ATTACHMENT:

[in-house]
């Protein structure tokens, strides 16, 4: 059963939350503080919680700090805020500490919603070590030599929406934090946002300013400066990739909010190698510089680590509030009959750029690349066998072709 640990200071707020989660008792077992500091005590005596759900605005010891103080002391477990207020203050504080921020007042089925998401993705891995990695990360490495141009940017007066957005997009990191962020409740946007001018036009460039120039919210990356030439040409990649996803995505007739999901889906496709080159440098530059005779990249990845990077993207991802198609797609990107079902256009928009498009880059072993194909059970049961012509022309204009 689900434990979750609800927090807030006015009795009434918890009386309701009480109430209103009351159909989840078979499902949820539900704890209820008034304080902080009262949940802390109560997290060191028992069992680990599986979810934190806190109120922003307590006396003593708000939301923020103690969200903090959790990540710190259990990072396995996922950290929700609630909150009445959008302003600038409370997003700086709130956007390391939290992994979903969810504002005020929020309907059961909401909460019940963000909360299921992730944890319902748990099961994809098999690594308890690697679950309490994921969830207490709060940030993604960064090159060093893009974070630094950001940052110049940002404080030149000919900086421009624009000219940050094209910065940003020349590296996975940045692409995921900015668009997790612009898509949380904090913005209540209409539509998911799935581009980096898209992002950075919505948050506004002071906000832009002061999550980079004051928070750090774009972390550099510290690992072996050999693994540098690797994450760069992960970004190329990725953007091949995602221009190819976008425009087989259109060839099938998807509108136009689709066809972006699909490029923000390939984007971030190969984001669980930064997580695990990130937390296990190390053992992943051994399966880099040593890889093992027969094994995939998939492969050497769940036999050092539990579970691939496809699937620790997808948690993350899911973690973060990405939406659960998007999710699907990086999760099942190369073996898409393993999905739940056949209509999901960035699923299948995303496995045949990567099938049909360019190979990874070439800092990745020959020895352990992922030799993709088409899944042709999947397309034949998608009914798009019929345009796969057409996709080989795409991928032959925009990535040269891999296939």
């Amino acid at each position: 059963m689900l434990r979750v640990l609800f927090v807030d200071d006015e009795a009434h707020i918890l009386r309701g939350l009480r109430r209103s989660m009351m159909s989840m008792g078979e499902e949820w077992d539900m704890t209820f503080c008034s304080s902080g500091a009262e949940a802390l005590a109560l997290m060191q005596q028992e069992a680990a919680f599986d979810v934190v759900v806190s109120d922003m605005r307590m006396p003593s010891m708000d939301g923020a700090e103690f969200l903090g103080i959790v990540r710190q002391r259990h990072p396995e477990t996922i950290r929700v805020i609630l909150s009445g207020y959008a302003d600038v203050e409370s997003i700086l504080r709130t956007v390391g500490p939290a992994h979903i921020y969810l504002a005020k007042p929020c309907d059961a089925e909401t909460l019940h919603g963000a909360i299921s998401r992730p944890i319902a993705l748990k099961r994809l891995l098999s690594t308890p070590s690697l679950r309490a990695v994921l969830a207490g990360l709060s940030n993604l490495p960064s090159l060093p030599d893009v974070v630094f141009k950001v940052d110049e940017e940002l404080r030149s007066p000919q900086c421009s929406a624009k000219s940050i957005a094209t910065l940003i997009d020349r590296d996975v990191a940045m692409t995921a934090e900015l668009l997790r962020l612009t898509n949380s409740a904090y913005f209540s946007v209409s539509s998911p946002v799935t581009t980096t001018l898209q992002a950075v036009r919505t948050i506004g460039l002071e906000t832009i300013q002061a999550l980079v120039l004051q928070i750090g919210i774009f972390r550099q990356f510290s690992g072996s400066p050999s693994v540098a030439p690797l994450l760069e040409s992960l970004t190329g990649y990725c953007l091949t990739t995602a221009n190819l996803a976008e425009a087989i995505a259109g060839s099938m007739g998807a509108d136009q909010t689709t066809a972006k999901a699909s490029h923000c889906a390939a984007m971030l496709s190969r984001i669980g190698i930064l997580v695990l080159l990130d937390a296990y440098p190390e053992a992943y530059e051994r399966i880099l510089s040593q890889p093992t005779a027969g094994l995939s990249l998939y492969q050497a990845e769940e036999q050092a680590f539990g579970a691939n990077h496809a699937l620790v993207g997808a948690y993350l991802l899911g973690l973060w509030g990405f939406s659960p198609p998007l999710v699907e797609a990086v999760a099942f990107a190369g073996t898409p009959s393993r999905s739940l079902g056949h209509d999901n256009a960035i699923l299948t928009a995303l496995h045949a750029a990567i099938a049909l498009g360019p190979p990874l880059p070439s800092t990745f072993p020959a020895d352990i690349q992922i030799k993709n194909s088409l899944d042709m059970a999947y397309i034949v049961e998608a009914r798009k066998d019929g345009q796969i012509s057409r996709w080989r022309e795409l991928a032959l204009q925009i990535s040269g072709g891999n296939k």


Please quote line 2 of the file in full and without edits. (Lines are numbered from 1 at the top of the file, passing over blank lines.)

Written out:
């Protein structure tokens, strides 16, 4: 059963939350503080919680700090805020500490919603070590030599929406934090946002300013400066990739909010190698510089680590509030009959750029690349066998072709 640990200071707020989660008792077992500091005590005596759900605005010891103080002391477990207020203050504080921020007042089925998401993705891995990695990360490495141009940017007066957005997009990191962020409740946007001018036009460039120039919210990356030439040409990649996803995505007739999901889906496709080159440098530059005779990249990845990077993207991802198609797609990107079902256009928009498009880059072993194909059970049961012509022309204009 689900434990979750609800927090807030006015009795009434918890009386309701009480109430209103009351159909989840078979499902949820539900704890209820008034304080902080009262949940802390109560997290060191028992069992680990599986979810934190806190109120922003307590006396003593708000939301923020103690969200903090959790990540710190259990990072396995996922950290929700609630909150009445959008302003600038409370997003700086709130956007390391939290992994979903969810504002005020929020309907059961909401909460019940963000909360299921992730944890319902748990099961994809098999690594308890690697679950309490994921969830207490709060940030993604960064090159060093893009974070630094950001940052110049940002404080030149000919900086421009624009000219940050094209910065940003020349590296996975940045692409995921900015668009997790612009898509949380904090913005209540209409539509998911799935581009980096898209992002950075919505948050506004002071906000832009002061999550980079004051928070750090774009972390550099510290690992072996050999693994540098690797994450760069992960970004190329990725953007091949995602221009190819976008425009087989259109060839099938998807509108136009689709066809972006699909490029923000390939984007971030190969984001669980930064997580695990990130937390296990190390053992992943051994399966880099040593890889093992027969094994995939998939492969050497769940036999050092539990579970691939496809699937620790997808948690993350899911973690973060990405939406659960998007999710699907990086999760099942190369073996898409393993999905739940056949209509999901960035699923299948995303496995045949990567099938049909360019190979990874070439800092990745020959020895352990992922030799993709088409899944042709999947397309034949998608009914798009019929345009796969057409996709080989795409991928032959925009990535040269891999296939």